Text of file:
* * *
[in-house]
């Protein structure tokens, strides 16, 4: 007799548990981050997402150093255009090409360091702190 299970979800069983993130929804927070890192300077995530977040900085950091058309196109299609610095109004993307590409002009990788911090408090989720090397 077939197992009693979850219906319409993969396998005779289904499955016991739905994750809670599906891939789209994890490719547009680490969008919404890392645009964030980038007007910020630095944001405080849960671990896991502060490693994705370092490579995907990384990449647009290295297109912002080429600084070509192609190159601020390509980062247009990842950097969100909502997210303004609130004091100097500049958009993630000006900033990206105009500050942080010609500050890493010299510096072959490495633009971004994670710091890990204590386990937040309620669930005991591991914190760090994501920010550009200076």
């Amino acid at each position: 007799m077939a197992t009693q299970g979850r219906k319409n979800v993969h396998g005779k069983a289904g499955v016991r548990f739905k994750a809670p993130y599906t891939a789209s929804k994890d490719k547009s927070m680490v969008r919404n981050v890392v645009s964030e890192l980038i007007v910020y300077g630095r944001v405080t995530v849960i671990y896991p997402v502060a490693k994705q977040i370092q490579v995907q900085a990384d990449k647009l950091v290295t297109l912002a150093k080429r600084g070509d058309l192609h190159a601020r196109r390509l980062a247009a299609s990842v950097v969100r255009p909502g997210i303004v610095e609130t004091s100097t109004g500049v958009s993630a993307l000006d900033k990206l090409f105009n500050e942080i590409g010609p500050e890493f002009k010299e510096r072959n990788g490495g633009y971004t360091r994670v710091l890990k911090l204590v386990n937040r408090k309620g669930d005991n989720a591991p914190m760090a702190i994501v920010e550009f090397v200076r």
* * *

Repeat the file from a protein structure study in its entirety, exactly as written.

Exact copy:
[in-house]
């Protein structure tokens, strides 16, 4: 007799548990981050997402150093255009090409360091702190 299970979800069983993130929804927070890192300077995530977040900085950091058309196109299609610095109004993307590409002009990788911090408090989720090397 077939197992009693979850219906319409993969396998005779289904499955016991739905994750809670599906891939789209994890490719547009680490969008919404890392645009964030980038007007910020630095944001405080849960671990896991502060490693994705370092490579995907990384990449647009290295297109912002080429600084070509192609190159601020390509980062247009990842950097969100909502997210303004609130004091100097500049958009993630000006900033990206105009500050942080010609500050890493010299510096072959490495633009971004994670710091890990204590386990937040309620669930005991591991914190760090994501920010550009200076």
């Amino acid at each position: 007799m077939a197992t009693q299970g979850r219906k319409n979800v993969h396998g005779k069983a289904g499955v016991r548990f739905k994750a809670p993130y599906t891939a789209s929804k994890d490719k547009s927070m680490v969008r919404n981050v890392v645009s964030e890192l980038i007007v910020y300077g630095r944001v405080t995530v849960i671990y896991p997402v502060a490693k994705q977040i370092q490579v995907q900085a990384d990449k647009l950091v290295t297109l912002a150093k080429r600084g070509d058309l192609h190159a601020r196109r390509l980062a247009a299609s990842v950097v969100r255009p909502g997210i303004v610095e609130t004091s100097t109004g500049v958009s993630a993307l000006d900033k990206l090409f105009n500050e942080i590409g010609p500050e890493f002009k010299e510096r072959n990788g490495g633009y971004t360091r994670v710091l890990k911090l204590v386990n937040r408090k309620g669930d005991n989720a591991p914190m760090a702190i994501v920010e550009f090397v200076r």